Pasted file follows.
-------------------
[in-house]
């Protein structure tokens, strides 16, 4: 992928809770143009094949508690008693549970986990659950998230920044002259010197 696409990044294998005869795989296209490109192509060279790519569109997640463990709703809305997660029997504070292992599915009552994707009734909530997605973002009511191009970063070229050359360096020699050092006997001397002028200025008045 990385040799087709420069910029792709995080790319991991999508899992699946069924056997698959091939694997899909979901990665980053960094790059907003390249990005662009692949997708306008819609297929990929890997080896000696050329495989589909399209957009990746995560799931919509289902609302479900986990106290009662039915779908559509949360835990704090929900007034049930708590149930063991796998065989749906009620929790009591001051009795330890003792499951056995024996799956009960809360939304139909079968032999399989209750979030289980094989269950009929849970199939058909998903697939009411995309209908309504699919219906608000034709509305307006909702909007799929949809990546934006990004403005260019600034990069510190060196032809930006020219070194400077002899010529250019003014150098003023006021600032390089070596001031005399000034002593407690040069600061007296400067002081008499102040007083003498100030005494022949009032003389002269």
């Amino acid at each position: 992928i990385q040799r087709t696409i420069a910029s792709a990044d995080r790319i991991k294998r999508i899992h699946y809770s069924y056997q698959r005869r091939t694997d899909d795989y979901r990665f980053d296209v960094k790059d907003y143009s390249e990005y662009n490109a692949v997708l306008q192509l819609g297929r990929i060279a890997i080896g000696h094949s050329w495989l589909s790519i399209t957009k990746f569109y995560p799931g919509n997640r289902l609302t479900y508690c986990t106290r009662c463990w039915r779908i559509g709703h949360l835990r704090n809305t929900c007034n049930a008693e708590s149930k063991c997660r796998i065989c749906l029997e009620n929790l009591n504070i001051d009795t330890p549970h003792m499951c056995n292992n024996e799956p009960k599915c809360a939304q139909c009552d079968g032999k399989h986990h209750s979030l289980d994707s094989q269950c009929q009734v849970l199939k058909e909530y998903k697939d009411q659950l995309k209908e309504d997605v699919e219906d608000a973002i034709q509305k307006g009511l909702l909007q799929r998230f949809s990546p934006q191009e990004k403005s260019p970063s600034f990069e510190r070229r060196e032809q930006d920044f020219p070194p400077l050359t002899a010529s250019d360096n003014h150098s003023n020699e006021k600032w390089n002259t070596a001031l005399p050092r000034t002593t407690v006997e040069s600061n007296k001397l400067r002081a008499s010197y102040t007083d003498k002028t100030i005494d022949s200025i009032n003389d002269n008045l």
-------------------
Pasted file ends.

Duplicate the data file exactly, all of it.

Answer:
[in-house]
């Protein structure tokens, strides 16, 4: 992928809770143009094949508690008693549970986990659950998230920044002259010197 696409990044294998005869795989296209490109192509060279790519569109997640463990709703809305997660029997504070292992599915009552994707009734909530997605973002009511191009970063070229050359360096020699050092006997001397002028200025008045 990385040799087709420069910029792709995080790319991991999508899992699946069924056997698959091939694997899909979901990665980053960094790059907003390249990005662009692949997708306008819609297929990929890997080896000696050329495989589909399209957009990746995560799931919509289902609302479900986990106290009662039915779908559509949360835990704090929900007034049930708590149930063991796998065989749906009620929790009591001051009795330890003792499951056995024996799956009960809360939304139909079968032999399989209750979030289980094989269950009929849970199939058909998903697939009411995309209908309504699919219906608000034709509305307006909702909007799929949809990546934006990004403005260019600034990069510190060196032809930006020219070194400077002899010529250019003014150098003023006021600032390089070596001031005399000034002593407690040069600061007296400067002081008499102040007083003498100030005494022949009032003389002269």
């Amino acid at each position: 992928i990385q040799r087709t696409i420069a910029s792709a990044d995080r790319i991991k294998r999508i899992h699946y809770s069924y056997q698959r005869r091939t694997d899909d795989y979901r990665f980053d296209v960094k790059d907003y143009s390249e990005y662009n490109a692949v997708l306008q192509l819609g297929r990929i060279a890997i080896g000696h094949s050329w495989l589909s790519i399209t957009k990746f569109y995560p799931g919509n997640r289902l609302t479900y508690c986990t106290r009662c463990w039915r779908i559509g709703h949360l835990r704090n809305t929900c007034n049930a008693e708590s149930k063991c997660r796998i065989c749906l029997e009620n929790l009591n504070i001051d009795t330890p549970h003792m499951c056995n292992n024996e799956p009960k599915c809360a939304q139909c009552d079968g032999k399989h986990h209750s979030l289980d994707s094989q269950c009929q009734v849970l199939k058909e909530y998903k697939d009411q659950l995309k209908e309504d997605v699919e219906d608000a973002i034709q509305k307006g009511l909702l909007q799929r998230f949809s990546p934006q191009e990004k403005s260019p970063s600034f990069e510190r070229r060196e032809q930006d920044f020219p070194p400077l050359t002899a010529s250019d360096n003014h150098s003023n020699e006021k600032w390089n002259t070596a001031l005399p050092r000034t002593t407690v006997e040069s600061n007296k001397l400067r002081a008499s010197y102040t007083d003498k002028t100030i005494d022949s200025i009032n003389d002269n008045l």